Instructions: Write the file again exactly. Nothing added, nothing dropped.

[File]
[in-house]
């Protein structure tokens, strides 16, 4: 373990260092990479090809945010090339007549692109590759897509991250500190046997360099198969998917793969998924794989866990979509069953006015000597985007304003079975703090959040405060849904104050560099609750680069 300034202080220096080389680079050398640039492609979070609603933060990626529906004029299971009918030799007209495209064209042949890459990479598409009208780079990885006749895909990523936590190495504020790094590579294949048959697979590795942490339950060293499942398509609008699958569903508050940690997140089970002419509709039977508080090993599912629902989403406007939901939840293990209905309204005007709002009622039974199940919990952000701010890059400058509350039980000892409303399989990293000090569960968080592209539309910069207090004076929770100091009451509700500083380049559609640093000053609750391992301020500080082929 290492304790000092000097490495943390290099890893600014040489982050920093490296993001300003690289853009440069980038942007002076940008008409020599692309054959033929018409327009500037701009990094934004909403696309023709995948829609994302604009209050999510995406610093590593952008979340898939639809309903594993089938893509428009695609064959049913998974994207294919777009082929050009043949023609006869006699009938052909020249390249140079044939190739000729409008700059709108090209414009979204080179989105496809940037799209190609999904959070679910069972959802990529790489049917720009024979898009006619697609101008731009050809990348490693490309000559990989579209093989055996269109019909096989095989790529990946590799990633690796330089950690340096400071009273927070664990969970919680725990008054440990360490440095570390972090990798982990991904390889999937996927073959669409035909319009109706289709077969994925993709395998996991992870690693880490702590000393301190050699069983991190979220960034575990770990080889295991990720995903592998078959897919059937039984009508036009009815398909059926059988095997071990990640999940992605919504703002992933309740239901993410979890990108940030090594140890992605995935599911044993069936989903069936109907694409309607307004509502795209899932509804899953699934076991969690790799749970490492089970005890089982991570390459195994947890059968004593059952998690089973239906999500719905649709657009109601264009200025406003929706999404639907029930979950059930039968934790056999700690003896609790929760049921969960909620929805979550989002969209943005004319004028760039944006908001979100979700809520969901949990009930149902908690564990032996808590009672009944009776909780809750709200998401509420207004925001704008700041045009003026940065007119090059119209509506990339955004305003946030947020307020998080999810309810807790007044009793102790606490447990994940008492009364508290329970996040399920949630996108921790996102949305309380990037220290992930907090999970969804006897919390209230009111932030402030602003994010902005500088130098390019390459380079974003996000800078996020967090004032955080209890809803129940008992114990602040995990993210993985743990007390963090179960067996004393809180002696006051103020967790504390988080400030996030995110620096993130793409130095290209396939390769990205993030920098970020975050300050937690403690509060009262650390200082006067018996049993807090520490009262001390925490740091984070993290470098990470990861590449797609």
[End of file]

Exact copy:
[in-house]
């Protein structure tokens, strides 16, 4: 373990260092990479090809945010090339007549692109590759897509991250500190046997360099198969998917793969998924794989866990979509069953006015000597985007304003079975703090959040405060849904104050560099609750680069 300034202080220096080389680079050398640039492609979070609603933060990626529906004029299971009918030799007209495209064209042949890459990479598409009208780079990885006749895909990523936590190495504020790094590579294949048959697979590795942490339950060293499942398509609008699958569903508050940690997140089970002419509709039977508080090993599912629902989403406007939901939840293990209905309204005007709002009622039974199940919990952000701010890059400058509350039980000892409303399989990293000090569960968080592209539309910069207090004076929770100091009451509700500083380049559609640093000053609750391992301020500080082929 290492304790000092000097490495943390290099890893600014040489982050920093490296993001300003690289853009440069980038942007002076940008008409020599692309054959033929018409327009500037701009990094934004909403696309023709995948829609994302604009209050999510995406610093590593952008979340898939639809309903594993089938893509428009695609064959049913998974994207294919777009082929050009043949023609006869006699009938052909020249390249140079044939190739000729409008700059709108090209414009979204080179989105496809940037799209190609999904959070679910069972959802990529790489049917720009024979898009006619697609101008731009050809990348490693490309000559990989579209093989055996269109019909096989095989790529990946590799990633690796330089950690340096400071009273927070664990969970919680725990008054440990360490440095570390972090990798982990991904390889999937996927073959669409035909319009109706289709077969994925993709395998996991992870690693880490702590000393301190050699069983991190979220960034575990770990080889295991990720995903592998078959897919059937039984009508036009009815398909059926059988095997071990990640999940992605919504703002992933309740239901993410979890990108940030090594140890992605995935599911044993069936989903069936109907694409309607307004509502795209899932509804899953699934076991969690790799749970490492089970005890089982991570390459195994947890059968004593059952998690089973239906999500719905649709657009109601264009200025406003929706999404639907029930979950059930039968934790056999700690003896609790929760049921969960909620929805979550989002969209943005004319004028760039944006908001979100979700809520969901949990009930149902908690564990032996808590009672009944009776909780809750709200998401509420207004925001704008700041045009003026940065007119090059119209509506990339955004305003946030947020307020998080999810309810807790007044009793102790606490447990994940008492009364508290329970996040399920949630996108921790996102949305309380990037220290992930907090999970969804006897919390209230009111932030402030602003994010902005500088130098390019390459380079974003996000800078996020967090004032955080209890809803129940008992114990602040995990993210993985743990007390963090179960067996004393809180002696006051103020967790504390988080400030996030995110620096993130793409130095290209396939390769990205993030920098970020975050300050937690403690509060009262650390200082006067018996049993807090520490009262001390925490740091984070993290470098990470990861590449797609």